Writing a novel is fun. Contrasting qualities blend together to give voice to a quiet activity. It’s structured yet creative. Solitary yet expansive. Direct yet subtle. And sometimes, in those sweet moments that render time meaningless, the words flow. The words come smooth and fast, clear and fresh as water drawn from a well. From unseen depths and into sunlight. It feels pure. At least to the author. Inspiration to feed the spirit. The hope is that the reader perceives a similar phenomena.

This is all to say that the sequel to Daughter of Shadow is completed. All that is left are a few technical aspects of indie publishing, such as formatting, ISBN’s, etc.

Gods of Rua picks up the action directly from the conclusion of DoS. New areas of the world are explored along with the development of characters to enhance the depth of the overall story. There are a fair share of new characters as well to fill-out the escalating conflict within The Spiritbinder Saga.

Progresss on the third, as yet untitled, instalment has been steady, as the first draft is nearing completion. The stakes keep being raised and it’s been thrilling to write the progression of increasingly complex characters (sometimes deviating unexpectedly from original plans).

Writing my first novel, DoS, was fun in a pushing oneself to climb a mountain sort of way. Writing the second novel has been akin to sitting on the peak to enjoy the view. The first draft of the third has the inherent momentum of descending a backside trail. Then there’s the fourth, and series concluding novel, in the distance. The sparkling water of a lake holding the promise of fire and rest.


They say to write what you know but in all honesty I don’t know much about properly wielding bladed weapons, being an orphan, or performing arcane rituals. I think the saying is meant to encourage one to write what they love. I love asking big questions, different perspectives from all walks of life, and slow-mo action scenes. I love comparing and contrasting concepts then melting them together to create an alloy that is strengthened by the differences and supported by the similarities. I love writing fantasy. Can’t wait to share.

The amazing cover art will soon be revealed, with the published novel following shortly.



Author Credibility in the Age of Alternative Facts

All authors face an uphill climb to credibility and none more than independent authors. In this digital era, the internet is like the wild west and author after author enters their book into the mix, hopeful as a gold miner looking to strike it big.


Advertisements saturate our devices, turning choice into a chore. Netflix is nailing the streaming game, making it acceptable to binge entire seasons in a sitting. Individual time is eaten up quick as movie popcorn (handful after handful smashed into the mouth until life is chewing, butter, and previews). And that’s not including work to pay off the debt that floats the economy. Everyone has a side hustle these days. Hopefully your side hustle doubles a passion project.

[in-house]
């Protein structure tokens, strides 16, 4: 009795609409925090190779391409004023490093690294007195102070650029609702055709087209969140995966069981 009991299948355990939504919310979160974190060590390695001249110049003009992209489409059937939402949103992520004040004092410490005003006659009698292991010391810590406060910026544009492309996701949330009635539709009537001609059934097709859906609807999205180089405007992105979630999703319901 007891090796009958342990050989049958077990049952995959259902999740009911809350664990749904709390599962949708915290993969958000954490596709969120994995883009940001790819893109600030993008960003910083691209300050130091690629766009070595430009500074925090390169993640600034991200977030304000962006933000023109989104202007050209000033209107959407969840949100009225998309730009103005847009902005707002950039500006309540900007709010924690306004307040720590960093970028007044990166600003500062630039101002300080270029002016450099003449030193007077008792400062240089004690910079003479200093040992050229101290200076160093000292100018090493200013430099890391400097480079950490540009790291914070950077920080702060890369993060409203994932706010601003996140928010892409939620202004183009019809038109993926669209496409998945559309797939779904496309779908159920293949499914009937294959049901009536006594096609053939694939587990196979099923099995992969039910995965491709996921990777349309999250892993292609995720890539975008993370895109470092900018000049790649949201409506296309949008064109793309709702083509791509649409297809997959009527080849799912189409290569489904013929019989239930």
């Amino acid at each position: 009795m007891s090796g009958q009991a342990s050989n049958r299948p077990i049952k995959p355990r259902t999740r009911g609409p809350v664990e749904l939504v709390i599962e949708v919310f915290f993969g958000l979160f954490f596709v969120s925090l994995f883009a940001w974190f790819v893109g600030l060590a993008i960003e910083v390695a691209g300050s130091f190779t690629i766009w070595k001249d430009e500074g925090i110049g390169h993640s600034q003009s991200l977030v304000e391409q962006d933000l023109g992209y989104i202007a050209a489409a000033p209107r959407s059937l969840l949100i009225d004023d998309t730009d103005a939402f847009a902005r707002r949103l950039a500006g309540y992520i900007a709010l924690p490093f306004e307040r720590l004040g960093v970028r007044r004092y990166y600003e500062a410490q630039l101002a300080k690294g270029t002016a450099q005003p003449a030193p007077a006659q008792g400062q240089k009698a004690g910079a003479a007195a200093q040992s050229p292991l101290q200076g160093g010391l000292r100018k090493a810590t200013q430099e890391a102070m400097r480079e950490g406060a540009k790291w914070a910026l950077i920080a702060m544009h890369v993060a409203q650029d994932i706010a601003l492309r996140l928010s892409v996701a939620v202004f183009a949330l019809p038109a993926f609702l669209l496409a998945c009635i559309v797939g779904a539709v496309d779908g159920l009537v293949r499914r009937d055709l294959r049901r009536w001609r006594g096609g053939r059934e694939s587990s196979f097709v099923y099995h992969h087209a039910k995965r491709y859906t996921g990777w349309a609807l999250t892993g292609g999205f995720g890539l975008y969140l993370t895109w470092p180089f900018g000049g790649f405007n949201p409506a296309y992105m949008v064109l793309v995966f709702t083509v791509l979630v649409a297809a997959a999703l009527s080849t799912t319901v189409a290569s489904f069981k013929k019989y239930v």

The best route to credibility as an independent author is likely to garner a multitude of positive reviews on Amazon and Goodreads. Having champions in various genre forums and subreddits to sing your praises is crucial. Getting on a powerhouse mailing list like Bookbub is also a solid boost to the reputation. Paid advertisements get the author’s name out there, but what is the point if no one knows the name? And then there are competitions.


Many competitions exist for independent authors, some more legitimate than others, yet all offer potential glory. Note: these competitions tend to cost $50-150 USD to enter and usually require that the author mail multiple copies of the book, so factor extra postage into the expense.

After carefully researching the available competitions, I entered Daughter of Shadow into four this past summer. DoS was a finalist in two competitions and two were never to be heard from again. The 2017 IndieReader Discovery Awards gave this fine review, even though DoS didn’t end up placing.

“In DAUGHTER OF SHADOW, a must-read for all fantasy lovers, the world is splintered into light and dark and a young female warrior struggles to choose a side. Author Tyler Sehn takes great pains to lay out a richly detailed realm of magic, monstrous creatures, and political upheaval. ”

The Colorado Independent Publishers Association chose DoS as a finalist for the EVVY Awards. 2017 was the 23rd annual CIPA EVVY Awards, which in independent publishing is practically prehistoric.


*Turns out illiteracy killed the dinosaurs*

DoS finished with Merit. Not #1, but not bad. Not bad at all. That’ll do book.


Plus I got these neat stickers to slap on the cover for the next little while. And THAT is what makes the competition worthwhile. A literal seal of approval. A symbol of authenticity to instill trust. An image to catch the perusing eye and make the hand pick up the book.


What say you, reader of blogs? Have a success story about entering a novel in a competition? A not so success story?